Education 4.0 involves a new type of learning Image: Photo by Jeswin Thomas
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- Education 4.0 reimagines education as an inclusive, lifelong experience that places the responsibility for skill-building on the learner, with teachers and mentors acting as facilitators and enablers.
- To create the environment required to foster Education 4.0, existing educational systems must be upgraded and invested in.
- Problem-solving, collaboration and adaptability are the three critical skills that Education 4.0 must impart to students.
Education 4.0 reimagines education as an inclusive, lifelong experience that places the responsibility for skill-building on the learner, with teachers and mentors acting as facilitators and enablers.
Here are the three critical skills that should play a central role in each student’s personal curriculum as we prepare students, parents, educators and the business community — working alongside governmental and non-governmental agencies — to invest in and upgrade existing education systems for the jobs of the ever-evolving future.
1. Problem-solving - Education 4.0
Problem-solving is at or near the top of every university’s and company’s must-have skillset, but what does it really mean? Students who are competent problem-solvers approach problems with curiosity, ready to embrace the challenge before them. Working independently or with others, students study the situation and ask questions to identify the root cause of a problem, collaboratively brainstorm potential solutions once the cause is verified, experiment and test solutions on a small scale, review the outcomes of those tests, scale up the best solution and keep monitoring the solution to ensure that it’s truly solving the problem. Along the way, students build and rely upon the building blocks of problem-solving: creativity, data analysis, perseverance and critical thinking.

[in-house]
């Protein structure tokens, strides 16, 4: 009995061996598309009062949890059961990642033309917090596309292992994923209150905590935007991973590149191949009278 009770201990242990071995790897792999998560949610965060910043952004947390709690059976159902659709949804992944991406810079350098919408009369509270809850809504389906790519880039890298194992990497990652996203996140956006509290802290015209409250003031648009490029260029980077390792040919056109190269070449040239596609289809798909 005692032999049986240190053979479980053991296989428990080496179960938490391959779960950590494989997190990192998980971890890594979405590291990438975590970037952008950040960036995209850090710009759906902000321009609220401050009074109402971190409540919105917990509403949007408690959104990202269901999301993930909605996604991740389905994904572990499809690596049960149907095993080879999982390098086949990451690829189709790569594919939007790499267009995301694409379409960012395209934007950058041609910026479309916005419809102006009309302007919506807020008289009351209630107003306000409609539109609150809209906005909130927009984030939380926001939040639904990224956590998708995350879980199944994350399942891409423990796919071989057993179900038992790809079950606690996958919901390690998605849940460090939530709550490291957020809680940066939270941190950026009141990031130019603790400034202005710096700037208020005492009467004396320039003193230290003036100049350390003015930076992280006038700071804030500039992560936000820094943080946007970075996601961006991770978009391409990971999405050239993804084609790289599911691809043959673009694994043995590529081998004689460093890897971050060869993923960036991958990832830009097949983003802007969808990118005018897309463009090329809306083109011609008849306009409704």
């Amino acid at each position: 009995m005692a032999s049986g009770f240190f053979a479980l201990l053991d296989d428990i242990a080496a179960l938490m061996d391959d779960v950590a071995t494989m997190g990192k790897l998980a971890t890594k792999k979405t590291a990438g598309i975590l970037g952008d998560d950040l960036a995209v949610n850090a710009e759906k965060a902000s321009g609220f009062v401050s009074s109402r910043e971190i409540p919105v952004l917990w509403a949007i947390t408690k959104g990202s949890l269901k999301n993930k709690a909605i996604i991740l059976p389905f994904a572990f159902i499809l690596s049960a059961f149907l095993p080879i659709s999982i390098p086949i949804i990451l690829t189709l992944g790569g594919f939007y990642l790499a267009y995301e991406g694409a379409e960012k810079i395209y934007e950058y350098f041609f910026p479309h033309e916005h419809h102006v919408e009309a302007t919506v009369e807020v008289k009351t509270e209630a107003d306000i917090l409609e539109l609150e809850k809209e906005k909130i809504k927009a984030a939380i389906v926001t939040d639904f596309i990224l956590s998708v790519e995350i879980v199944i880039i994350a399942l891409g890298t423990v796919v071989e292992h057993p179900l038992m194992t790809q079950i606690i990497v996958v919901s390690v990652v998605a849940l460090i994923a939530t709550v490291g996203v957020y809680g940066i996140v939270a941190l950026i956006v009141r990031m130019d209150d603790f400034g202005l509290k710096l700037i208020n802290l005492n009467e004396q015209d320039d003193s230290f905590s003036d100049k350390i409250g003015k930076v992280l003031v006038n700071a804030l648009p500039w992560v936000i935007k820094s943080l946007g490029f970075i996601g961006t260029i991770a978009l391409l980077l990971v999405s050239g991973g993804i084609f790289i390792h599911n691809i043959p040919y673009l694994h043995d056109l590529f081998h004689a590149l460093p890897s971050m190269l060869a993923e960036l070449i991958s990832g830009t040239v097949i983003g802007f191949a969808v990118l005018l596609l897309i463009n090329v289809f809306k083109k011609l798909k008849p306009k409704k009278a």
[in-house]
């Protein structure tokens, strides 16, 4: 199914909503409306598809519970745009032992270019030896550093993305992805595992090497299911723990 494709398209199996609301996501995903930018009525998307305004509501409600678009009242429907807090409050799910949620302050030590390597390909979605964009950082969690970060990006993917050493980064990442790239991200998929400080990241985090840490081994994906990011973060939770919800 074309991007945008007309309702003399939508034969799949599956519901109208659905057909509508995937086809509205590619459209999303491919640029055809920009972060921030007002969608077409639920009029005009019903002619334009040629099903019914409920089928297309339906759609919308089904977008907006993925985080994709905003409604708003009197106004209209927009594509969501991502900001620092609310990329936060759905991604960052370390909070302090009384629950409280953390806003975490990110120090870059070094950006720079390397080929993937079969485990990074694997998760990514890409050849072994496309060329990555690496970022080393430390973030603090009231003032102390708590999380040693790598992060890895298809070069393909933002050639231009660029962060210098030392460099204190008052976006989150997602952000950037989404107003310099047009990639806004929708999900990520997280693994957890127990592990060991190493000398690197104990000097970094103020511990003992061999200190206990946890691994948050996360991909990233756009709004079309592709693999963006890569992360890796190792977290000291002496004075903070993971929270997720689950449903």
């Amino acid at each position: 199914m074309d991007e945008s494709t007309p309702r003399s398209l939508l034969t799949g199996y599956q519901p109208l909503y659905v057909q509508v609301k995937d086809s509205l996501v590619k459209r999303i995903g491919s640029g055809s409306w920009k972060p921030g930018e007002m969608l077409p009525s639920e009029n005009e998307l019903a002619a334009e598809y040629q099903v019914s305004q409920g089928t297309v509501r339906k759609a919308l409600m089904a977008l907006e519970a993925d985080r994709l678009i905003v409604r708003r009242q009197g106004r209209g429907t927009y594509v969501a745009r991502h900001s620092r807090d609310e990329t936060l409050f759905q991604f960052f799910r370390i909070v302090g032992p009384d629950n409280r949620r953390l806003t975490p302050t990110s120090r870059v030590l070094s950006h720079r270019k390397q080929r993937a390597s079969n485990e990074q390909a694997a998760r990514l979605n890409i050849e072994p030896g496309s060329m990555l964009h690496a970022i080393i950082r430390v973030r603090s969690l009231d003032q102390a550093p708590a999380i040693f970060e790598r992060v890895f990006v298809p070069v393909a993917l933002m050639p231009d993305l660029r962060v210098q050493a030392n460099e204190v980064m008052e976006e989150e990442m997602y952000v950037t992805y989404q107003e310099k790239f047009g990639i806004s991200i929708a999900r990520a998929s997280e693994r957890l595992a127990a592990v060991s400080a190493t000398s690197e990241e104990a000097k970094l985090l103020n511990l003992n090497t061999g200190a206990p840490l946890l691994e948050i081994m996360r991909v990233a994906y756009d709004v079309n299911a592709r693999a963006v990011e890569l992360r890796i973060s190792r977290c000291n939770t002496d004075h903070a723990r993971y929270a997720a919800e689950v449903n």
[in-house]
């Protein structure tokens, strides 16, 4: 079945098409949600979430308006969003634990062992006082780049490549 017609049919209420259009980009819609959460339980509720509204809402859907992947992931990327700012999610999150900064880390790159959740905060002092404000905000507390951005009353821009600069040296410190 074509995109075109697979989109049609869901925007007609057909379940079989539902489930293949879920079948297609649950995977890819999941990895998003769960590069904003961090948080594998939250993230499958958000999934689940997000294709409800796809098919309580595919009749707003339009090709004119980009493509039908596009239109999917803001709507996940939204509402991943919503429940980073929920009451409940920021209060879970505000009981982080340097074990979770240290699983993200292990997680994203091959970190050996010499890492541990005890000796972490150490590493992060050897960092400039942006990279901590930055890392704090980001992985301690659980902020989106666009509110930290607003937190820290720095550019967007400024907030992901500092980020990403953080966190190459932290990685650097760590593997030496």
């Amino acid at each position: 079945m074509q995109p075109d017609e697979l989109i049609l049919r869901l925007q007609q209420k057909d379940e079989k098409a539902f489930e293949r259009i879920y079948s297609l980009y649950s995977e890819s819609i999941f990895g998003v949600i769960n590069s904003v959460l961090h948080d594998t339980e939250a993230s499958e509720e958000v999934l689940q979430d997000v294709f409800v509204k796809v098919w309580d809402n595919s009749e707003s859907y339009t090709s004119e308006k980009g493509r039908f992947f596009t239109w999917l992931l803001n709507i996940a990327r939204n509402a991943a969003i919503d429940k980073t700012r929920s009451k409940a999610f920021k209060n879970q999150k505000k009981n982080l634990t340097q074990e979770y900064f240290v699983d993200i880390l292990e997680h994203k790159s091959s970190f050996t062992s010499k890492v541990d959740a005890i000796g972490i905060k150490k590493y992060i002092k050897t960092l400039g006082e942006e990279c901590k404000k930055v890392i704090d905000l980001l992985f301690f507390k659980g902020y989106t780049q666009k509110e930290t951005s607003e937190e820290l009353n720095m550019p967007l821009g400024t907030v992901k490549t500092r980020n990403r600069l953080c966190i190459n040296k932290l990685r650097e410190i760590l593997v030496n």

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In a Brookings Institution series on teaching future skills, educator Kate Mills describes “normalising trouble” in her classroom, looking for opportunities to showcase the way other students (not the teacher) have worked through problems, naming and describing the steps they used and reiterating how the process solved the problem. “After a few weeks,” Mills says, “most of the class understands that the teachers aren’t there to solve problems for the students, but to support them in solving the problems themselves.” This includes giving students a range of go-to strategies for problem-solving that students can refer to if they get stuck. “For me, as a teacher,” Mills continues, “it is important that I create a classroom environment in which students are problem-solvers.”
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2. Collaboration - Education 4.0
At its core, collaboration is about working well with others, sometimes as a team leader and other times as a team member. Collaborative students are influential with and influenced by good data and effective persuasion and they show a willingness to change their minds when confronted with evidence that’s contrary to their initial beliefs. Effective collaborators build relationships with all personality types, working styles and backgrounds, acting quickly to lower tension and resolve conflicts within any team. And, they are respectful communicators, whether communicating in person, on camera, via audio, when writing in any form (from low context micro-messages to lengthy reports) or actively listening.